Generate competitive tension, especially in a tight property market

12 April 2021 3 min. read

The Property Council of Australia noted that the Apple Isle – Tasmania – has one of the lowest commercial vacancy rates in Australia at 5.1 per cent. Commentary has suggested that the Hobart commercial office market has weathered the Covid-19 pandemic well and only experienced a small rise in vacancy rates from 4.1 per cent last year.

Recently, Synergy Group has been working with Commonwealth clients to secure high-grade office space in Hobart, which has been challenging given the low vacancy rates. With 24,000 square metres of Commonwealth leases expiring in the coming years, Synergy’s leasing expert Darko Grbic explains why organisations need a tailored approach to securing property – and they must consider their requirements now. 

Meet the market

There is very little good quality commercial property stock available for lease to meet the Commonwealth’s energy efficiency requirements, as well as provide the modern amenities expected, says Darko. “Our clients also expect competitive pricing, so they are facing some challenges.” 

Generate competitive tension, especially in a tight property market

To address these challenges now and into the future – particularly in markets where conditions favour landlords, like Hobart – Darko suggests a more collaborative approach is needed by the Commonwealth. “Our clients are looking for flexibility, and that can be gained by working with other entities to deliver a whole-of-government solution,” Darko says. 

The Commonwealth lease strategy attempts to do just that. However, in smaller markets with such tight vacancy rates, it’s not as simple as consolidating requirements and implementing a joint approach to market to obtain a value for money outcome. 

“It might make sense to do a 20,000 square metre lease procurement in Melbourne or Sydney this way – there are many leases in the market that can respond,” says Darko. “The same requirement in Hobart can only be met with a new development, which means there is no competitive tension in your procurement.” 

In Hobart, this seems especially challenging with less than 3,000 square metres of development coming online in 2021 and limited projected development through to 2024. 

Achieving competitive tension is key to ensuring entities achieve value for money. Not just at the commencement of the lease, but also down the track when the lease is nearing expiry. It is a problem that can be addressed by incorporating flexibility into a consolidated approach.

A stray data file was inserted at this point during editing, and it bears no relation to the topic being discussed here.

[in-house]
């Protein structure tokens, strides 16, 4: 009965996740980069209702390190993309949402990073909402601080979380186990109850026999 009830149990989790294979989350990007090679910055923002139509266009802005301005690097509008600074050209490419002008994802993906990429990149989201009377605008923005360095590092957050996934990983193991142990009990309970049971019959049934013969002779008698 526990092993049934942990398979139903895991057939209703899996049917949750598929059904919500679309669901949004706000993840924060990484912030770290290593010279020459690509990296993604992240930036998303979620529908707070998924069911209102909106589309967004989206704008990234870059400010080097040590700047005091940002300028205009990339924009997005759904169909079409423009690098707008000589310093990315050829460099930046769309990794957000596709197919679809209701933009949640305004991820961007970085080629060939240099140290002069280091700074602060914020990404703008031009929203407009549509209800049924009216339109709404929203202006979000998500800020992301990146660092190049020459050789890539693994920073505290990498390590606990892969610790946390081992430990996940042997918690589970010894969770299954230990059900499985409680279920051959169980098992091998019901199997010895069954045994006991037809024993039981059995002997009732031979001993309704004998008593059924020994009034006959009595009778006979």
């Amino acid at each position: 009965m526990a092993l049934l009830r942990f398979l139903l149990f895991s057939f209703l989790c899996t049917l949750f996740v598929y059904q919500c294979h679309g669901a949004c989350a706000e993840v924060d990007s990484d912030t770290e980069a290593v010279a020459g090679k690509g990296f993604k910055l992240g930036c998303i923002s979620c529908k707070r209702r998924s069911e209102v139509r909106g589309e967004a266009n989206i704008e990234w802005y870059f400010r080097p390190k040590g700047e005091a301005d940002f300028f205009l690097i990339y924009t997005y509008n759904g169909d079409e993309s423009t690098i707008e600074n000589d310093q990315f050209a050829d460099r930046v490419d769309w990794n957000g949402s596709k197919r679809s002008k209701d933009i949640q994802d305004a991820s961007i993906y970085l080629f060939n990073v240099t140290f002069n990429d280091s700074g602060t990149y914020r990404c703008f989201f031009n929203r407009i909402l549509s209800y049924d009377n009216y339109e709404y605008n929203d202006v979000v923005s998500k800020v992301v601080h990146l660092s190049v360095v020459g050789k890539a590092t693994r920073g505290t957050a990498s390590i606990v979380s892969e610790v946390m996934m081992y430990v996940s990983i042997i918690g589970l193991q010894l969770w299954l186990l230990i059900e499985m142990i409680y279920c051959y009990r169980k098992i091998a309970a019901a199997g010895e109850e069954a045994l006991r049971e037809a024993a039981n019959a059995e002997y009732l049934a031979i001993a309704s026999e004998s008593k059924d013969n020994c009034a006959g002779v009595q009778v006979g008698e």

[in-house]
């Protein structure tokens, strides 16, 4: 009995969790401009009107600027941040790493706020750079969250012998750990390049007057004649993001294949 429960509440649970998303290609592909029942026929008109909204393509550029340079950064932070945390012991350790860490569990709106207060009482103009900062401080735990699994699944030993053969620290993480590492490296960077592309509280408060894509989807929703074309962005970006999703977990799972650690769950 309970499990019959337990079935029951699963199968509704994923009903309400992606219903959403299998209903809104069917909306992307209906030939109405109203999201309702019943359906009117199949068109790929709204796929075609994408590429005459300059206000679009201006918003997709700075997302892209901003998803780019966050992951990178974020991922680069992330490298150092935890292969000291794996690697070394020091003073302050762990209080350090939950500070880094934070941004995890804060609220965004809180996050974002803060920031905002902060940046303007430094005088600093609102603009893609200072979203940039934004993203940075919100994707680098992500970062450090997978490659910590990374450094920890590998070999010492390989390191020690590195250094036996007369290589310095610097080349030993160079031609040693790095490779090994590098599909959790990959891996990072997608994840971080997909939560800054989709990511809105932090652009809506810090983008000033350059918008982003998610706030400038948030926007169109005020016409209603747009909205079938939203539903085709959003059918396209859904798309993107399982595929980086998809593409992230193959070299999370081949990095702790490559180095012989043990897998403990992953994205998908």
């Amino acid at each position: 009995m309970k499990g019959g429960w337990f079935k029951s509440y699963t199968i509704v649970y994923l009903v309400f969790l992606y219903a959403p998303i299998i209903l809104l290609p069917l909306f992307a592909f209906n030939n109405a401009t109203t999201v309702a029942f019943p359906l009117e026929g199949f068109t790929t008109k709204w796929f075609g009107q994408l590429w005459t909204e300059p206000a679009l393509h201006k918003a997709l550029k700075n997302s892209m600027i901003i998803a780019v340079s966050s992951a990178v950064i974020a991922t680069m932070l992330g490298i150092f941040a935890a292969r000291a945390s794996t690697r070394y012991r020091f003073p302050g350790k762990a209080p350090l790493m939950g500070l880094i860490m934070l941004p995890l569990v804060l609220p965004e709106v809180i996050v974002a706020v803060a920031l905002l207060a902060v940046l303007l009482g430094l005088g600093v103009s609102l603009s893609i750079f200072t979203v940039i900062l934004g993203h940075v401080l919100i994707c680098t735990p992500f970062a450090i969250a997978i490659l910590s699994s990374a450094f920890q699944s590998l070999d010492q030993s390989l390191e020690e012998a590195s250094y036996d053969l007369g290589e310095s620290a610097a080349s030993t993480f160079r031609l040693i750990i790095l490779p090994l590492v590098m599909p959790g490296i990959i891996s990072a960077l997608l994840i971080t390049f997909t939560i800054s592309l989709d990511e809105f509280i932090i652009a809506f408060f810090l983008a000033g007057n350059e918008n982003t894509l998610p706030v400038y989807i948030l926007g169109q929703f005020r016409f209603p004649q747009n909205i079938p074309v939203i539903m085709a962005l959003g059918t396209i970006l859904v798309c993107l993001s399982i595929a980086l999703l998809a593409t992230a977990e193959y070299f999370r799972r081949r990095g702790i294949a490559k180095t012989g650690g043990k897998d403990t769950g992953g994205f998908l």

Flexible planning

“We have recently seen an increase in approaches to market that include break clauses,” explains Darko. “This is sensible when the future make-up of your workforce is uncertain. In Hobart though, I believe the better option is a series of smaller leases with staggered expiry dates, which will give you the flexibility needed whilst ensuring you aren’t competing with each other for space.” 

But what about the spatial efficiencies you get from co-location? “Any savings in footprint that you might make through co-location are quickly lost if you don’t create a competitive environment on your lease procurement. Not to mention the challenges of co-locating several entities with different security and operational needs.” 

As a former public servant with a long history in government procurement, Darko has worked across Commonwealth entities to ensure solutions meet the operational needs of entities, as well as achieve value for money as whole-of-government solutions.

“It’s about working with clients to understand what is important to them,” says Darko. “You cannot lose sight of an individual entity’s needs when you are structuring a holistic solution or it just won’t work. I make sure that I get in front of my clients, understand their strategic and operational drivers, and design a solution around this.”